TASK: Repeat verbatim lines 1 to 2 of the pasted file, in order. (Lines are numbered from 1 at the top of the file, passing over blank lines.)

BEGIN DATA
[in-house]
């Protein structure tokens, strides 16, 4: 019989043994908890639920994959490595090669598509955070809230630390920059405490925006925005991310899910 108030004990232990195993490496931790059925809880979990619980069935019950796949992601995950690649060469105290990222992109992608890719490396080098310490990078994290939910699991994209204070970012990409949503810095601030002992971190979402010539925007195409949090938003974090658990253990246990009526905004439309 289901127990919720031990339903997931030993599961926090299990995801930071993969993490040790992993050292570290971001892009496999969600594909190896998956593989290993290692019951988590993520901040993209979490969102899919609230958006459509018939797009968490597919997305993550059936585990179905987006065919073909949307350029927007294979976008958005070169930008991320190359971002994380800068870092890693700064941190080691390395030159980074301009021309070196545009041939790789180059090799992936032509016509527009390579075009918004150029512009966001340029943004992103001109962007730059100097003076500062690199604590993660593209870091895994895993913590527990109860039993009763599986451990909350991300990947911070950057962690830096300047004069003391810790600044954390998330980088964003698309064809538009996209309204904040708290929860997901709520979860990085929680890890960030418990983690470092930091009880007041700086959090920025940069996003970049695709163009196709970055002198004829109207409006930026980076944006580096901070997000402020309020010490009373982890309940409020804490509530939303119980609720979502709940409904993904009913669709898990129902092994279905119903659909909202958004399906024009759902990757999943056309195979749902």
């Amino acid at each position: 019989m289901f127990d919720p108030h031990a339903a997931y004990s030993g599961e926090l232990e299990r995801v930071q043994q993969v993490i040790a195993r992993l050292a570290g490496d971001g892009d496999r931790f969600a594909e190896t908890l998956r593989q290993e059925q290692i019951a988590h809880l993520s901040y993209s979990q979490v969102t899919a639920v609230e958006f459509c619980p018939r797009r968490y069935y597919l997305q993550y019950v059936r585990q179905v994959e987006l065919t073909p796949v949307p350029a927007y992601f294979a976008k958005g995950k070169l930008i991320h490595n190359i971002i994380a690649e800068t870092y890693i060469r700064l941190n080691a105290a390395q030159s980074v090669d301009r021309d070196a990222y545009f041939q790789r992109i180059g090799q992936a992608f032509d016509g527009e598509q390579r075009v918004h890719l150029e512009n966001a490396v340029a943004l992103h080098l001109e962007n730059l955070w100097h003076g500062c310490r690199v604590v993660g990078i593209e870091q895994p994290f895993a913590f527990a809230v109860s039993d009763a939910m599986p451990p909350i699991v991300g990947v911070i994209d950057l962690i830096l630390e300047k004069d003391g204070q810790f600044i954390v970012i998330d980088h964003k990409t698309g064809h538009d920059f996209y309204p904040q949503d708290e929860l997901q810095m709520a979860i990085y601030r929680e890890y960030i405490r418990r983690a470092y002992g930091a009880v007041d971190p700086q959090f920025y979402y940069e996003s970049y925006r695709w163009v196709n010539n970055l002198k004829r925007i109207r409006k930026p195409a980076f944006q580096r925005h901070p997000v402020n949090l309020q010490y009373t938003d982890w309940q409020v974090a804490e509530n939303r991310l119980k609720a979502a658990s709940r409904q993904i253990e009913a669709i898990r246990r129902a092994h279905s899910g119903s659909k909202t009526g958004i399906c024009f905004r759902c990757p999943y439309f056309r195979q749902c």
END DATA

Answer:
[in-house]
């Protein structure tokens, strides 16, 4: 019989043994908890639920994959490595090669598509955070809230630390920059405490925006925005991310899910 108030004990232990195993490496931790059925809880979990619980069935019950796949992601995950690649060469105290990222992109992608890719490396080098310490990078994290939910699991994209204070970012990409949503810095601030002992971190979402010539925007195409949090938003974090658990253990246990009526905004439309 289901127990919720031990339903997931030993599961926090299990995801930071993969993490040790992993050292570290971001892009496999969600594909190896998956593989290993290692019951988590993520901040993209979490969102899919609230958006459509018939797009968490597919997305993550059936585990179905987006065919073909949307350029927007294979976008958005070169930008991320190359971002994380800068870092890693700064941190080691390395030159980074301009021309070196545009041939790789180059090799992936032509016509527009390579075009918004150029512009966001340029943004992103001109962007730059100097003076500062690199604590993660593209870091895994895993913590527990109860039993009763599986451990909350991300990947911070950057962690830096300047004069003391810790600044954390998330980088964003698309064809538009996209309204904040708290929860997901709520979860990085929680890890960030418990983690470092930091009880007041700086959090920025940069996003970049695709163009196709970055002198004829109207409006930026980076944006580096901070997000402020309020010490009373982890309940409020804490509530939303119980609720979502709940409904993904009913669709898990129902092994279905119903659909909202958004399906024009759902990757999943056309195979749902």